The same goes for churches today. Our foundation is to be the Bible and the Bible alone (“sola scriptura”) since the Bible warns us (in 1 Corinthians 4:6) “not to go beyond what is written” (in Scripture).

Yes, I realize that people accuse those who believe in following scripture alone as looking to a “dead letter.” They say we need to trust in the Spirit. On this eve of our commemoration of the Lutheran Reformation on October 31, 1517 (498 years ago) we might respond as Martin Luther did, that some have “swallowed the Holy Spirit feathers and all” but we will trust what God has written. The Bible is not a dead letter, but living and active and powerful. In works in human hearts. Amen. May we always “read, mark, and inwardly digest” the words of God’s living word, the Bible.

The Importance of Definitions

People don’t like to be labeled.  But some labels are good.  I once bought a can of generic peas.  They were inexpensive and I figured that a pea was a pea.  Right?  Well they weren’t the small crisp tasty peas that mother used to cook.  No, these were big, wrinkled and tough.  They may have been peas, technically, but I never bought generic peas again.

So labels can be good.  This is especially true with religion.  For example, if someone believes that Muhammed is a prophet, prays five times a day, believes the Quran (Koran) to be scripture, believes that he should make a pilgrimage to Mecca once in his lifetime (etc.), it seems fair to say that this person is a Muslim and not a Christian.  If a person centers his spiritual life around the teachings of of Buddha, he is likely a Buddhist.  If, on the other hand, a person believes that Jesus is God, that the Father, Son and Holy Spirit are three distinct Persons who are one essence/substance (one God), that Jesus died for the sins of the world and he is our source of salvation and heaven, it should be clear that we are speaking of a Christian.  Authentic Christianity involves believing at least the most essential truths about who God is and how we get to heaven, according to the Bible.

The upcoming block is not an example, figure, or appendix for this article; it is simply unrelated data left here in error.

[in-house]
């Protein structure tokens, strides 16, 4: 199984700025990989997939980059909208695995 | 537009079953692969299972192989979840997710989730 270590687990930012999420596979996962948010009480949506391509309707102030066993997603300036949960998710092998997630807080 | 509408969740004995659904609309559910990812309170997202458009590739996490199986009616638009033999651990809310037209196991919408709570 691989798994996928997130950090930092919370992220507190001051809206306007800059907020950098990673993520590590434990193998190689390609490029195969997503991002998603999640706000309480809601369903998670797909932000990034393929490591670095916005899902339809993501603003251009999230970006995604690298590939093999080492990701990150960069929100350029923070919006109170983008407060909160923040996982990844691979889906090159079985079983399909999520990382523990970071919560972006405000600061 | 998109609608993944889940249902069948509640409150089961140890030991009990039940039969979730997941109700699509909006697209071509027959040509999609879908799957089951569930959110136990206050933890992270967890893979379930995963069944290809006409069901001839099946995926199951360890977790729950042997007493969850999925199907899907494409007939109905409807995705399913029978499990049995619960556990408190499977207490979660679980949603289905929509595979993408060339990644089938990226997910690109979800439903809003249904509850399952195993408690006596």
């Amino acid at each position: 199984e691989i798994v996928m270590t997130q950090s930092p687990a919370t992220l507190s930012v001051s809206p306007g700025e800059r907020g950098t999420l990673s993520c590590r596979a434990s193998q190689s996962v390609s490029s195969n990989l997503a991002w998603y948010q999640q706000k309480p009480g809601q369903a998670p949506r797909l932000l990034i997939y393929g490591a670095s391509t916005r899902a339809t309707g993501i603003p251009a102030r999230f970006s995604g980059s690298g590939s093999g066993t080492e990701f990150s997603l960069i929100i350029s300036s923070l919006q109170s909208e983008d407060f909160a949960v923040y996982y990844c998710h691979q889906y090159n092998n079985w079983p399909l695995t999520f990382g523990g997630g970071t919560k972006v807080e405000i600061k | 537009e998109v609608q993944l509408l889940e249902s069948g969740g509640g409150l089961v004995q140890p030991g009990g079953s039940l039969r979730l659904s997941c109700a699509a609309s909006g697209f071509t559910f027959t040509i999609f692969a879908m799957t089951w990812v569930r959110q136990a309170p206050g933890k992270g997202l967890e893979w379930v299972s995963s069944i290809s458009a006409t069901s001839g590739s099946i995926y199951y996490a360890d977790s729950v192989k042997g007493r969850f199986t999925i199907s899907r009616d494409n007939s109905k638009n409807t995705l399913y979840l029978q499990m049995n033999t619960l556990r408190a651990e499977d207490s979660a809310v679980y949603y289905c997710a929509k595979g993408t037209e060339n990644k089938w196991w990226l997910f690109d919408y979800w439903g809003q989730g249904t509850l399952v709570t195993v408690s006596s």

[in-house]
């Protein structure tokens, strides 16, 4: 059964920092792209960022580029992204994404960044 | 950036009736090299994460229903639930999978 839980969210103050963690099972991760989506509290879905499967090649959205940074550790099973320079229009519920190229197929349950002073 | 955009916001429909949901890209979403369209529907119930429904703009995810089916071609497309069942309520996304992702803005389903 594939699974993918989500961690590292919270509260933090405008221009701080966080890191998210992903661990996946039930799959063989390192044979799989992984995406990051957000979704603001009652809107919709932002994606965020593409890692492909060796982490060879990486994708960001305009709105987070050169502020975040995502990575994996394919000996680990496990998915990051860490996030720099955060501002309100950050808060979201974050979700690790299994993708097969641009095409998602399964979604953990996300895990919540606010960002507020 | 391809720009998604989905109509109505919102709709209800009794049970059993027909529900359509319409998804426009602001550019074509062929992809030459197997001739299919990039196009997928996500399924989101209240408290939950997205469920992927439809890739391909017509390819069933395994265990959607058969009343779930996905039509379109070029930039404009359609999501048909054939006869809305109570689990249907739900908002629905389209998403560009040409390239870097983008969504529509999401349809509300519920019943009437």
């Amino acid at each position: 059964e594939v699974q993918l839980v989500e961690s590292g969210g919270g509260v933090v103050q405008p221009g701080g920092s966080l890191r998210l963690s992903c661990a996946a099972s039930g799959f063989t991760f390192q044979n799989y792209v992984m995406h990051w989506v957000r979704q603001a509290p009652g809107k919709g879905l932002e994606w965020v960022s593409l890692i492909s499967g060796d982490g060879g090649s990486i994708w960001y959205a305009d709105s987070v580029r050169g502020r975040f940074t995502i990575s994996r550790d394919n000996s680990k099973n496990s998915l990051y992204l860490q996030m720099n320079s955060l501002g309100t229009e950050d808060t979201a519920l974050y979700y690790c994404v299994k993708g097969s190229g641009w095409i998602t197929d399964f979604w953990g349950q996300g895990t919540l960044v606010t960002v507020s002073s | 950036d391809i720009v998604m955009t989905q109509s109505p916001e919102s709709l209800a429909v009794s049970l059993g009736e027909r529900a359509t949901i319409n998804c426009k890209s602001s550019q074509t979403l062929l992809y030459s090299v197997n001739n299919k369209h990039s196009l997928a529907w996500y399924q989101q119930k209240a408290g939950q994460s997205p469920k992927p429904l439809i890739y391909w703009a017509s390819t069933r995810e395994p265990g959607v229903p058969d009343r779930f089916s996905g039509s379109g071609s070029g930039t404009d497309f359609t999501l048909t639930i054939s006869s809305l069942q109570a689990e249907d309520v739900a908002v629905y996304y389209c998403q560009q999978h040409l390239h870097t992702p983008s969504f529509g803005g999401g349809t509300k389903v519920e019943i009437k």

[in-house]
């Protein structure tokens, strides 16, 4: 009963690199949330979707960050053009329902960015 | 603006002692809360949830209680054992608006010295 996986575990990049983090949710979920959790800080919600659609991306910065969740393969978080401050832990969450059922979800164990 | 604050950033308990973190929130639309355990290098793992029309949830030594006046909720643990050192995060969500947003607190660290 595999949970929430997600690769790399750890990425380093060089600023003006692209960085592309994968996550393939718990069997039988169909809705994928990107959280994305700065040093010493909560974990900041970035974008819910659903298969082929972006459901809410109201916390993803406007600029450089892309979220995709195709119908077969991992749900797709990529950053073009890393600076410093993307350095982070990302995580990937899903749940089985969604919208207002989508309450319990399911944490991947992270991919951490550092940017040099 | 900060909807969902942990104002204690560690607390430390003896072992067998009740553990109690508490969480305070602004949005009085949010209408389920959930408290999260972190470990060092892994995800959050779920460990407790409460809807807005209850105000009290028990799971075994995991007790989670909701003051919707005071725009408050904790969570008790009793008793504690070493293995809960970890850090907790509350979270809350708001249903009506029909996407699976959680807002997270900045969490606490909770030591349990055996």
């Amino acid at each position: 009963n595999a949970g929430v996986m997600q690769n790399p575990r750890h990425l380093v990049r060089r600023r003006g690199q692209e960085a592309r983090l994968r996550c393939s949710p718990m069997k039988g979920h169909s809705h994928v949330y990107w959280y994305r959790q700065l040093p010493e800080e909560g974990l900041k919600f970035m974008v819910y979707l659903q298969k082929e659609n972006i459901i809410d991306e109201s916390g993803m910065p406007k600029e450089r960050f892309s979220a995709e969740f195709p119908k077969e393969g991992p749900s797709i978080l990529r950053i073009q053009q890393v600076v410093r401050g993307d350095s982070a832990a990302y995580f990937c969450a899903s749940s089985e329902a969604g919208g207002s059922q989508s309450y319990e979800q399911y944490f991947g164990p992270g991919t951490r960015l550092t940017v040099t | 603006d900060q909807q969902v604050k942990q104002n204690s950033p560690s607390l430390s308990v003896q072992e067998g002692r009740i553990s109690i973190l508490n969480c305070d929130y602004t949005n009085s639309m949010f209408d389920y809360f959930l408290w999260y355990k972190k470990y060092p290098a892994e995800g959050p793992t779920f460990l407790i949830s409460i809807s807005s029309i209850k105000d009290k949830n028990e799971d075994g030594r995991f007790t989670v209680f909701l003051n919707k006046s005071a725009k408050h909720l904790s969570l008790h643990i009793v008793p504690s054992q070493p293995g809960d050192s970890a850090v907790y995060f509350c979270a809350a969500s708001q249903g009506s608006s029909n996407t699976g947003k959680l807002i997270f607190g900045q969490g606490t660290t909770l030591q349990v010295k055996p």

The problem is that Muslims believe that everybody really ought to be a Muslim and Christians believe that everybody really ought to be a Christian.  Muslims believe that Muhammed is the last and greatest prophet.  Though they believe that Jesus was a prophet, they don’t believe everything that the New Testament says about him.  Especially, they don’t believe that Jesus is God or that he is one of three Persons in the godhead.  As the Quran says it, they don’t believe that God has a son or that God is three.  Instead, according to Muslims such beliefs are blasphemy and result in going to hell.  We can look this up in the Quran, if you’d like.  In the same way, Christians don’t believe that Muhammed is a prophet or that the Quran is scripture.

You see, part of the function of a religious definition, is that it tells us what a person believes and it also tells us what a person doesn’t believe.  Being a member of one religion necessitates not being a member of another religion.  There is nothing wrong with having strong convictions about what things we believe or don’t believe.  What is wrong, is deciding that it is ok to hate someone because of what they believe.  It’s not ok to hate anybody.  Jesus said that we even ought to love our enemies and pray for those who persecute us.  This is simply a matter of tolerance.  Tolerance doesn’t mean that we don’t stand for anything.  It means that even though we should take our beliefs seriously, we shouldn’t hate anybody who believes differently.  We should love everybody.  And if there can be an atmosphere of mutual love and respect, we can talk about our differences and grow in our understanding of what we agree on and what we disagree on.

Muslims and Christians agree that there is one and only one God.  (Christians don’t believe that the Father, Son and Holy Spirit are three Gods.  If someone says that they are a Christian and they believe in more than one God, then they are attempting to change the definition of what Christians have believed according to the Bible and throughout history.)  Christians and Muslims also agree that God is merciful.  The Quran says that many times, as does the BIble.  We differ on how we receive that mercy.  I recall, many years ago, a Sufi from Pakistan told me “God does not need a reason to be merciful.  He has oceans of mercy.”  I then asked him if he knew for sure that he would go to heaven.  He said, “No, you can never know if you have done enough.”  A Christian can know that he or she will go to heaven, because we believe that getting to heaven isn’t a matter of what we do, but a matter of what Jesus Christ has already done for us and all people on the cross.  On this, Muslims and Christians disagree.  May those of the various world religions be able to disagree without being disagreeable.